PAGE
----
27 March 2020

Designing the future of prosumer business models


The future of prosumer business models

The production of renewable energy is on the rise in Europe. A major role is reserved for ‘energy citizens’, who could generate up to 45% of the European Unions’ electricity by 2050. Individuals and collectives are no longer just consumers of energy. They produce renewable energy and, in this way, actively engage in energy markets. For example, by delivering electricity to the grid or providing energy storage. They have become prosumers.

Exploring the future of prosumer business models means exploring the tension between two extremes: will the future of prosumerism follow a community logic or a market logic? Which side of the spectrum will become dominant depends on societal conditions such as the actors involved, the project’s objectives energy market regulations, subsidies and taxation, public and private investment, and cultural issues.

Direction: community logic

The main goal of prosumerism following a community logic is to meet the energy needs of specific communities. Driven by local motives, citizens, households, public-institutions, governments and companies invest together in collectively owned and managed renewable energy systems. This type of prosumerism may also ensure an equal distribution of costs and benefits between individual members, communities, companies, and governments. Already today, there are energy cooperatives with a strong focus on local and/or regional membership which are managed in an inclusive manner. In this future, ownership and decision making are distributed, along for example the one member one vote system, and installations, such as solar panel or wind turbines, owned by many participants. Emphasis is placed on direct democracy, creating social value and inclusivity as opposed to only making profit.

Direction: market logic

In this direction, prosumer energy systems are governed largely by market actors – much in the way that liberalised energy markets are governed today: prosumerism is a commercial activity. New market entrants and incumbents drive the adoption of innovative technologies, products and services towards a market logic that is focused on low costs and choices for consumers. The main goal of prosumerism in this direction is to maximise profit and energy cost savings. Thus, large companies may optimise decentralised energy production delivering benefits for wider system stability and to network operators. Here, prosumers are viewed as consumers, who want to make a profit/savings but are not interested in governing energy systems. To a large extent, profits may be primarily captured by private utilities or companies and may be passed on to consumers.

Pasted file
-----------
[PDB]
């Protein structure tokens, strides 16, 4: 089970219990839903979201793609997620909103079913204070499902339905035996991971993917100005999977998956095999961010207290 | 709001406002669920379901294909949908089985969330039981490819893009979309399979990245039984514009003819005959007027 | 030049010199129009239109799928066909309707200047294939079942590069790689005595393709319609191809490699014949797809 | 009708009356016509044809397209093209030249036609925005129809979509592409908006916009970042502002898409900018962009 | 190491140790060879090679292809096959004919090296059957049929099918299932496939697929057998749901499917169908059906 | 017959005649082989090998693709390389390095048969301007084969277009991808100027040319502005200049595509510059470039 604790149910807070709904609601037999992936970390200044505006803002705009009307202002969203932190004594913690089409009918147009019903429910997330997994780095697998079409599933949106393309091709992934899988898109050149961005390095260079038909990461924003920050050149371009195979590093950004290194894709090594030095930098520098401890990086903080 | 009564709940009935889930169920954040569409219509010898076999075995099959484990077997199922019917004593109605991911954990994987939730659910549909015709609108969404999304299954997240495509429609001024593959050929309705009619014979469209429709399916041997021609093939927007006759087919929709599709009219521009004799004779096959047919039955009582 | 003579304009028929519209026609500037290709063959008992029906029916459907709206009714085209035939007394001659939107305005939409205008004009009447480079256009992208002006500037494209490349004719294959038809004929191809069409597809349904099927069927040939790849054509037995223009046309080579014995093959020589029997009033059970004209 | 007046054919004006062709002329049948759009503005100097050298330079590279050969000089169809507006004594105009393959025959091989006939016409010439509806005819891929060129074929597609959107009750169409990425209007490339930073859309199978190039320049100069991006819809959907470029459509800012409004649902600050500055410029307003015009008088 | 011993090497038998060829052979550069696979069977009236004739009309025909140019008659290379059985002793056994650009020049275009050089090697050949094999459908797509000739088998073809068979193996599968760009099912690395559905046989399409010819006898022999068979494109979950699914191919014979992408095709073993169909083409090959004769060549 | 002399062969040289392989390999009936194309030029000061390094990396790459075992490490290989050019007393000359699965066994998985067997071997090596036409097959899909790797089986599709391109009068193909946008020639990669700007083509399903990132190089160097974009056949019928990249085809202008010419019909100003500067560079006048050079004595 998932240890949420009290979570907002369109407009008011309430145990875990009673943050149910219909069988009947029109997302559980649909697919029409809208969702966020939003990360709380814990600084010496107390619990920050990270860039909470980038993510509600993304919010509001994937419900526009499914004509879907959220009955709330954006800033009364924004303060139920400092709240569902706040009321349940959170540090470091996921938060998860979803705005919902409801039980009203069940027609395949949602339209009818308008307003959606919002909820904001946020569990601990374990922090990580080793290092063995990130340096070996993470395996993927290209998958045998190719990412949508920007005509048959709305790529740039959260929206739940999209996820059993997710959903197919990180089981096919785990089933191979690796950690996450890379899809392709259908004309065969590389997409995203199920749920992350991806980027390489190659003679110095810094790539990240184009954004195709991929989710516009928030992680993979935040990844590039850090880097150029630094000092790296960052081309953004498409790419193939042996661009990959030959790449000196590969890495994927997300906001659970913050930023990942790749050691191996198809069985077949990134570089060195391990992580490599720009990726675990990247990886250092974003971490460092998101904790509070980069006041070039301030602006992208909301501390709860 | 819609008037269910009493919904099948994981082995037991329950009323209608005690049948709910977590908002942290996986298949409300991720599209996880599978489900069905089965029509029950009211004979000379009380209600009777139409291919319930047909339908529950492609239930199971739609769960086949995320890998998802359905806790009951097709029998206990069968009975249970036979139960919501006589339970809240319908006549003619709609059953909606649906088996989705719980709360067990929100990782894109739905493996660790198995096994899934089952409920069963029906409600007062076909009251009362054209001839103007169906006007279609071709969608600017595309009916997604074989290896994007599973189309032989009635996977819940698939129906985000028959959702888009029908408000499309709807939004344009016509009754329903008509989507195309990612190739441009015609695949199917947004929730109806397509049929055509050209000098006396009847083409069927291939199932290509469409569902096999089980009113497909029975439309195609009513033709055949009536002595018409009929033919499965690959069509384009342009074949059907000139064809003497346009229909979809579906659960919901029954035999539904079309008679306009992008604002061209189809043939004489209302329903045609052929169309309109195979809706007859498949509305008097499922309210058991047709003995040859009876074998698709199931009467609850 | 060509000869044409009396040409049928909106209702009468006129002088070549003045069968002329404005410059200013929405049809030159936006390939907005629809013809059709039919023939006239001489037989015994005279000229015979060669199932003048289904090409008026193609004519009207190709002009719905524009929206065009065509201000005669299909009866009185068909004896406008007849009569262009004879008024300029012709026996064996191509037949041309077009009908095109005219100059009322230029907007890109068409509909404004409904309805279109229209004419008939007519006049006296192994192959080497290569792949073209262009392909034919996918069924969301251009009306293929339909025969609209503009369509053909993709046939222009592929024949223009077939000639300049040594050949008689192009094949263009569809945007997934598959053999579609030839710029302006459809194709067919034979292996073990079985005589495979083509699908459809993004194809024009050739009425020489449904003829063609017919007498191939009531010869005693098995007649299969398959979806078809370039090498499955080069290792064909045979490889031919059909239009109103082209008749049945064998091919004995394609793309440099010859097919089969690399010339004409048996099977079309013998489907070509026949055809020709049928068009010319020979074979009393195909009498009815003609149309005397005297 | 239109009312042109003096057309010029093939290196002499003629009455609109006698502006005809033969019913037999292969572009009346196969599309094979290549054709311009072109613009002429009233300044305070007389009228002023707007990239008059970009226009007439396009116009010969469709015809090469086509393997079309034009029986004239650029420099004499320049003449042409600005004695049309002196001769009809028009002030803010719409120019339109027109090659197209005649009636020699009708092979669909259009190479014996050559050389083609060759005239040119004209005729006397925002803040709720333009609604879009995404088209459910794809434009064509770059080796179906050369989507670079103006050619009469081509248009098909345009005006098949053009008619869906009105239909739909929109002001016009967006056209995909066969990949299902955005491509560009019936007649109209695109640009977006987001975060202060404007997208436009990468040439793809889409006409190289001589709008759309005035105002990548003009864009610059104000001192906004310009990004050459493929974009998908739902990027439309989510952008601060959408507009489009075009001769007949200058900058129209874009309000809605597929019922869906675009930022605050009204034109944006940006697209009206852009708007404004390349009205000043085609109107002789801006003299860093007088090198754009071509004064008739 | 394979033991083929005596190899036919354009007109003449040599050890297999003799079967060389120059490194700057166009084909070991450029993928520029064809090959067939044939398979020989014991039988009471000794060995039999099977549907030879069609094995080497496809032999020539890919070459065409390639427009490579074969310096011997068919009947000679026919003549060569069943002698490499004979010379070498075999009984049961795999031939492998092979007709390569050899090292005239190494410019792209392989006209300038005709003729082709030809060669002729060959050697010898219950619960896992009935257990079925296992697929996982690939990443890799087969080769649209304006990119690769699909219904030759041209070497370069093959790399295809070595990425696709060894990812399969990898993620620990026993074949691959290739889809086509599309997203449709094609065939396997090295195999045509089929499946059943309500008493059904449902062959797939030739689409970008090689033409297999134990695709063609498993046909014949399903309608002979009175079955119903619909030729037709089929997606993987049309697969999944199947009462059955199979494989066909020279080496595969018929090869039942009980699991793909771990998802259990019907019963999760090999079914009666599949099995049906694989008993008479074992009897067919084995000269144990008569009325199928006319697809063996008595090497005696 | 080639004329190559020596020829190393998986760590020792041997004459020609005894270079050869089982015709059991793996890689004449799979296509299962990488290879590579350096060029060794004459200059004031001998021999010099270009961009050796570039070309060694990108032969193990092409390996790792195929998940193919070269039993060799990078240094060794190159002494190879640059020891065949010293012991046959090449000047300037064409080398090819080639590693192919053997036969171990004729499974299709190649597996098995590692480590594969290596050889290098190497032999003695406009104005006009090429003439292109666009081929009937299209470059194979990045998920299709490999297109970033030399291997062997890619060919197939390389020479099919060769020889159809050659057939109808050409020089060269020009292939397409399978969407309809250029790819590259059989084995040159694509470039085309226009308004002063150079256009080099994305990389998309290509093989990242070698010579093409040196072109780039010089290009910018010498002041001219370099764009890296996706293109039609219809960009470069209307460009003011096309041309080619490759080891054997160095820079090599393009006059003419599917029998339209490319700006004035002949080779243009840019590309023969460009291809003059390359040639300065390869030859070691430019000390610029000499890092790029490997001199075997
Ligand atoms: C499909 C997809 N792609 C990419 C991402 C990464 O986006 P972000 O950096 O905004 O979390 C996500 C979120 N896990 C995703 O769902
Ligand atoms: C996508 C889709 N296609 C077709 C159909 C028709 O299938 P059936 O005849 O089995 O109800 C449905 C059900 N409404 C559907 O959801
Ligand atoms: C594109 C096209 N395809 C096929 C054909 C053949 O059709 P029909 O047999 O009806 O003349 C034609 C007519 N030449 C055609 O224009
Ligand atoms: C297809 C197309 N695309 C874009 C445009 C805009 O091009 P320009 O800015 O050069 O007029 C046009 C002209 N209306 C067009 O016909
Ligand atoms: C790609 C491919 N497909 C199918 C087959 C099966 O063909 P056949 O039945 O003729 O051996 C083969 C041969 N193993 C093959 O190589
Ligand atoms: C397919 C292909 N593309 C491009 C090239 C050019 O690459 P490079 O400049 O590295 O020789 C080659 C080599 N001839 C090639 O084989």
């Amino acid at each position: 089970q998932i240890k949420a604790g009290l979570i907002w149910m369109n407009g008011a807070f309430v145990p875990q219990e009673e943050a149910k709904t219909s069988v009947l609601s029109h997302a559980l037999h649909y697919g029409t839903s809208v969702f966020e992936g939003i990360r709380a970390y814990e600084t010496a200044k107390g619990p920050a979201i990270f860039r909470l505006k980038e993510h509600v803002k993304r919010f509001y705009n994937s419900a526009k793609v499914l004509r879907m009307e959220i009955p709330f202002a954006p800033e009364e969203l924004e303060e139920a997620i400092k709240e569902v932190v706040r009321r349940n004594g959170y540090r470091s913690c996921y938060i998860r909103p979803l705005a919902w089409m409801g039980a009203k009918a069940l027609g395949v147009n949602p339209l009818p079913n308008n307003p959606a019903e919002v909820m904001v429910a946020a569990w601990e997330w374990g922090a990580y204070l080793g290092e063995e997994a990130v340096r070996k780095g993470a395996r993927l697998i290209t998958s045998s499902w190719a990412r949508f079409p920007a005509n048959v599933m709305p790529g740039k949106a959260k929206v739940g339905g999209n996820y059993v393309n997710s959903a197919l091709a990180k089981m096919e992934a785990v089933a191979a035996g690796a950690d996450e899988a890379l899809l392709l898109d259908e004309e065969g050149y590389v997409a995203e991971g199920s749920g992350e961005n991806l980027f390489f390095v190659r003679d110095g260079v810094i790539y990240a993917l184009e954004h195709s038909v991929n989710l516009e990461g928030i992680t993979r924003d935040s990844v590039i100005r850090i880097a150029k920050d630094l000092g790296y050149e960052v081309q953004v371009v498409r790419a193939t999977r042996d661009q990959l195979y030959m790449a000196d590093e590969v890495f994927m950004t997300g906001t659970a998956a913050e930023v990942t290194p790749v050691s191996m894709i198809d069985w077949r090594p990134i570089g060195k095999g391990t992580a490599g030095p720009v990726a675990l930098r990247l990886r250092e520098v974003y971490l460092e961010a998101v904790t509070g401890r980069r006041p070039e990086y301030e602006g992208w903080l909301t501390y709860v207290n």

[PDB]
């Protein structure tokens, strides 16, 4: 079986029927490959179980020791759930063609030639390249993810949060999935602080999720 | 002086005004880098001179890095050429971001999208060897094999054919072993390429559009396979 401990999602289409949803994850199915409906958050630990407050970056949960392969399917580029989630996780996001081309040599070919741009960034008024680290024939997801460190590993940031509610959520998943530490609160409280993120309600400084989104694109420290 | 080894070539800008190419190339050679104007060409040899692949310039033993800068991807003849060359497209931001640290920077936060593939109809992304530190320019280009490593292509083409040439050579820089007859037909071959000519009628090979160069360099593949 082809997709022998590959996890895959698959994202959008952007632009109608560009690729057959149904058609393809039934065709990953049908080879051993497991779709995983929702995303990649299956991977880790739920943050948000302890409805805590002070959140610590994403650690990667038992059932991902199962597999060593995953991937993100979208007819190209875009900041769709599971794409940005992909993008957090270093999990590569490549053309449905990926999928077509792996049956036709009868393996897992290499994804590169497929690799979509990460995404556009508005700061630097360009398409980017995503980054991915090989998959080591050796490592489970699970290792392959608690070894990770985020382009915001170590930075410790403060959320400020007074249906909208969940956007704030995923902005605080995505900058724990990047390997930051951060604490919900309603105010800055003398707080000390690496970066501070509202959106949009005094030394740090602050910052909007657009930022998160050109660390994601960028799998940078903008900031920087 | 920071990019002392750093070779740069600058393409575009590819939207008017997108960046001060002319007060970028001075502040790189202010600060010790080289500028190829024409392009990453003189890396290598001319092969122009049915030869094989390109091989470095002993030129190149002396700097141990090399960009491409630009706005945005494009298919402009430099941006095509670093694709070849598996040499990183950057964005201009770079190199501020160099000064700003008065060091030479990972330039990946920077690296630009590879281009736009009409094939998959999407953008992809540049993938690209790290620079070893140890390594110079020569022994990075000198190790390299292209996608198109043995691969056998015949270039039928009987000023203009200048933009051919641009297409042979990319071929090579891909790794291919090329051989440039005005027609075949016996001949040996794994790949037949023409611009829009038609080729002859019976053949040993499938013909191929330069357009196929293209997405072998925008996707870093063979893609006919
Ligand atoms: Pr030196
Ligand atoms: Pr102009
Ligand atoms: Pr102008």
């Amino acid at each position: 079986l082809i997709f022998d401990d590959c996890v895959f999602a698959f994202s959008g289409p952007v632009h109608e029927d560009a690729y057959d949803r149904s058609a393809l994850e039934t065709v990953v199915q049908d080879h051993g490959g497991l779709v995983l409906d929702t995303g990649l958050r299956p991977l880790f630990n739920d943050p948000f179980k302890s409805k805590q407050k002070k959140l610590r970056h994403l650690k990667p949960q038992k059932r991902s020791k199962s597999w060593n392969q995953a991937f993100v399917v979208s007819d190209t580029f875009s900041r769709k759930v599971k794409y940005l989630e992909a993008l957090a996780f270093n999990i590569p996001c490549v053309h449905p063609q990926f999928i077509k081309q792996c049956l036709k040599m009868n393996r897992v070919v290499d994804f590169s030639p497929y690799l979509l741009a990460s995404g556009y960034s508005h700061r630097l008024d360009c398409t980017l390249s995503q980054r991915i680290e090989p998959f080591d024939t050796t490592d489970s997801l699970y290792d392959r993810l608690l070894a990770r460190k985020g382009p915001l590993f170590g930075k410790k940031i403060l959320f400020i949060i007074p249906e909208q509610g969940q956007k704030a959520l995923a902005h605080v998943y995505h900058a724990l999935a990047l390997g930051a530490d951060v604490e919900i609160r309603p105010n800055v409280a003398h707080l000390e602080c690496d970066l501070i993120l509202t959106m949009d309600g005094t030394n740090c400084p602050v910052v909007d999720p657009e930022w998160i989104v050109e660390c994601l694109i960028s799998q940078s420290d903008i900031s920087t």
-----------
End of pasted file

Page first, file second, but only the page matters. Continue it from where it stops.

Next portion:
Finding a future that works

Many futures for prosumerism may appear that lie somewhere between the extremes of community and market logic. For example, a social enterprise which combines being for profit with achieving societal goals. Or a local energy company operated in partnership between government, community and market actors. Although the market logic is currently more dominant, there is also a growing movement of more community-economy based prosumer initiatives in Europe. This will, however, differ between EU countries.

Those issues were debated during an e-workshop, organised by PROSEU project partners Leuphana University Lüneburg, University of Leeds and the Dutch Research Institute for Transitions (DRIFT - Erasmus University) on 25 March 2020. It is the first in a series of four on-line workshops.

During the workshop presentations alternated with "highlights" and interactive breakout sessions. As an example, Donal Brown introduced the diversity of prosumer business models the PROSEU project has identified. Jeff Hardy focused on the challenges for prosumer business models. And Kristian Petrick introduced the updated EU renewable energy directive (RED II) and how it could be translated into national legislation whilst retaining its transformative potential.

During the breakout sessions, participants sketched pathways towards the future of prosumer business models. This roadmapping exercise focused on four scenarios on the road to 2050: prosumerism as a local activity, a community opportunity, a social enterprise opportunity and a commercial opportunity.

You can find the programme and all presentations made during the e-workshop here.

The second of this international workshop series took place on-line on 29 April 2020 and discussed “Prosumers for energy inclusiveness: leaving no-one behind”. You can find the presentations made during this e-workshop here.

The third e-workshop will discuss "Future energy systems: Prosumer islands or a new IoT community?" and take place on 24 June 2020 using Zoom.

The fourth e-workshop, synthesising the results and roadmaps developed during the previous meetings, will take place at the end of October 2020.